According to the Lawsuit Information Center, Judge Advocate General’s Corps (JAG) has received almost 20,000 claims from Camp Lejeune victims but has not taken any action on them and has not been accepting supporting documentation. However, JAG recently responded to a media inquiry, stating that they are reviewing the claims and “may offer a settlement” if the evidence supports the claim. Although this news is encouraging, it may not bring immediate relief.
If you were exposed to contaminated water at Camp Lejeune, it’s important to know that filing a claim for your injuries can be complicated. There’s no guarantee that the government will compensate you for what happened, and even if they do award compensation, many factors can affect the amount of money you receive.
In this article, we’ll walk through some common challenges related to filing a Camp Lejeune water contamination claim so that you can successfully navigate them when pursuing compensation for your injuries. Let’s get started.
Understand the Eligibility Criteria
To file a successful Camp Lejeune lawsuit, it is crucial to understand the eligibility criteria. Victims must have been stationed at Camp Lejeune between August 1953 and December 1987 and must have been diagnosed with one of the diseases linked to the contamination. These diseases include leukemia, non-Hodgkin’s lymphoma, multiple myeloma, Parkinson’s disease, and others.
According to TorHoerman Law, LLC (THL), a law firm representing the Camp Lejeune water contamination lawsuits, the process of filing claims for the Camp Lejeune Water Contamination is currently underway.
The law firm adds that if the Navy JAG does not validate a person’s claim within six months of filing, they have the right to file a lawsuit in the United States District Court for the Eastern District of North Carolina. And as of April 2023, several hundred lawsuits are pending in the Eastern District of North Carolina.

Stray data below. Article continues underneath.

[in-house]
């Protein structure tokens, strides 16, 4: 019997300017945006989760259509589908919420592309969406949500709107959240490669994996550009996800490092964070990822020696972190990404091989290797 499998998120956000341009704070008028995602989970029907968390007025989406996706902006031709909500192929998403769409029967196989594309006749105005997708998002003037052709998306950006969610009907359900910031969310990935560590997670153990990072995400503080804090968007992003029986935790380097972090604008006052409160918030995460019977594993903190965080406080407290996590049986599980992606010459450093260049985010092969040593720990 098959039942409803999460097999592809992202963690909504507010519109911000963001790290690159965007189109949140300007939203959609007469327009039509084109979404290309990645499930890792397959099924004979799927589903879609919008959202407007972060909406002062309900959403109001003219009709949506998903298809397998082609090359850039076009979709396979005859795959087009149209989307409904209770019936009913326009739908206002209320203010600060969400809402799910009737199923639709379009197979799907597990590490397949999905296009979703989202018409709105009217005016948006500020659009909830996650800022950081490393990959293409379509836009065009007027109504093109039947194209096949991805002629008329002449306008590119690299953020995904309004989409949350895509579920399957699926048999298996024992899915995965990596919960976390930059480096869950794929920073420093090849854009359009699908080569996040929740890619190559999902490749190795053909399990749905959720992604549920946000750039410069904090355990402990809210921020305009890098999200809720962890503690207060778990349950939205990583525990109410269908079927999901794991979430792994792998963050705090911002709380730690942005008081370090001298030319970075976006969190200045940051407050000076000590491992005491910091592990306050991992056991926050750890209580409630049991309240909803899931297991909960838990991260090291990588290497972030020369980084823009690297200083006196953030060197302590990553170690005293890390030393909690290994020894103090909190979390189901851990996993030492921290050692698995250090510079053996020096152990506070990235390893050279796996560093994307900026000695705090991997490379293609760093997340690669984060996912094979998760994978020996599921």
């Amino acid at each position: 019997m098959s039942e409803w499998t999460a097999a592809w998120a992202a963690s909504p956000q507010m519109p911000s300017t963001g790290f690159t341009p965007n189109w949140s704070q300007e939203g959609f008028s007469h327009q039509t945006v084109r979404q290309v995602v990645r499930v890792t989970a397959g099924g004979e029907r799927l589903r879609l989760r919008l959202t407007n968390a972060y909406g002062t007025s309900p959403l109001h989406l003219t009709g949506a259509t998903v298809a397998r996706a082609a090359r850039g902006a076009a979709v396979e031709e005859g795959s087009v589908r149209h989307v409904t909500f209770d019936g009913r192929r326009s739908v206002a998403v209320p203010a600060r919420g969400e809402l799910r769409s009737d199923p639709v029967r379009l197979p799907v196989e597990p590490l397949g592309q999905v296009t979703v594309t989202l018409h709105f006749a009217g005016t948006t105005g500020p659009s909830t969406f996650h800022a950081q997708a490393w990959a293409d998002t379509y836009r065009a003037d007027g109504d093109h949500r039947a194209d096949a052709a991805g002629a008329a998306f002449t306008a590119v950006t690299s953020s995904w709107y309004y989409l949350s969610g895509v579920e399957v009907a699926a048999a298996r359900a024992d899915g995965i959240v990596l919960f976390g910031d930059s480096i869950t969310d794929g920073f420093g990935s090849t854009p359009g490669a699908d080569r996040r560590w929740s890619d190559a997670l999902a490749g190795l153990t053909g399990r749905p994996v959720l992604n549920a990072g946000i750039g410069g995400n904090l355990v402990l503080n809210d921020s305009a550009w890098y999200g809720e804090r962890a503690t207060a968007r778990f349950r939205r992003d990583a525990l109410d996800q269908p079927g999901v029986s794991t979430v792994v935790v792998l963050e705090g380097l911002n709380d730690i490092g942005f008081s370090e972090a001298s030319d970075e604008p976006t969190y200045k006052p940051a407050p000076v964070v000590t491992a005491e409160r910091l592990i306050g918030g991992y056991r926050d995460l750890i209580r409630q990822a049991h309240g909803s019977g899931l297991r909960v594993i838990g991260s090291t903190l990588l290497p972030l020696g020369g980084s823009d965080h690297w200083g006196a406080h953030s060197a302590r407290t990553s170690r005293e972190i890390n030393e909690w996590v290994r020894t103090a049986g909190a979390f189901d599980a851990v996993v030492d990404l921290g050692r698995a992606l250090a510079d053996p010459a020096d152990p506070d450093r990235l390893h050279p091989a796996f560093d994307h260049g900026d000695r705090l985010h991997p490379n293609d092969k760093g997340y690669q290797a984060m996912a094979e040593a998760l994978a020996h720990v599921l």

Understanding these eligibility criteria is important to ensure that the claim is filed correctly and to increase the chances of obtaining compensation.
To successfully file a Camp Lejeune water contamination claim, it is important to gather sufficient evidence to support the claim. This may include obtaining medical records, military service records, and other documentation that demonstrates exposure to contaminated water.
This evidence is essential in demonstrating that the victim meets the eligibility criteria for the claim. With the right evidence and legal representation, victims can increase their chances of obtaining compensation for the damages caused by exposure to contaminated water at Camp Lejeune.
File Within the Statute of Limitations
According to Justia, the Camp Lejeune Justice Act, passed in the summer of 2022, enables victims of water contamination at the Camp Lejeune military base to seek compensation through lawsuits. Those whose claims were previously dismissed may now be able to refile. The statute of limitations for filing the lawsuit is either two years after the enactment of the Camp Lejeune Justice Act or after 180 days of the government’s denial of the claim, whichever occurs later.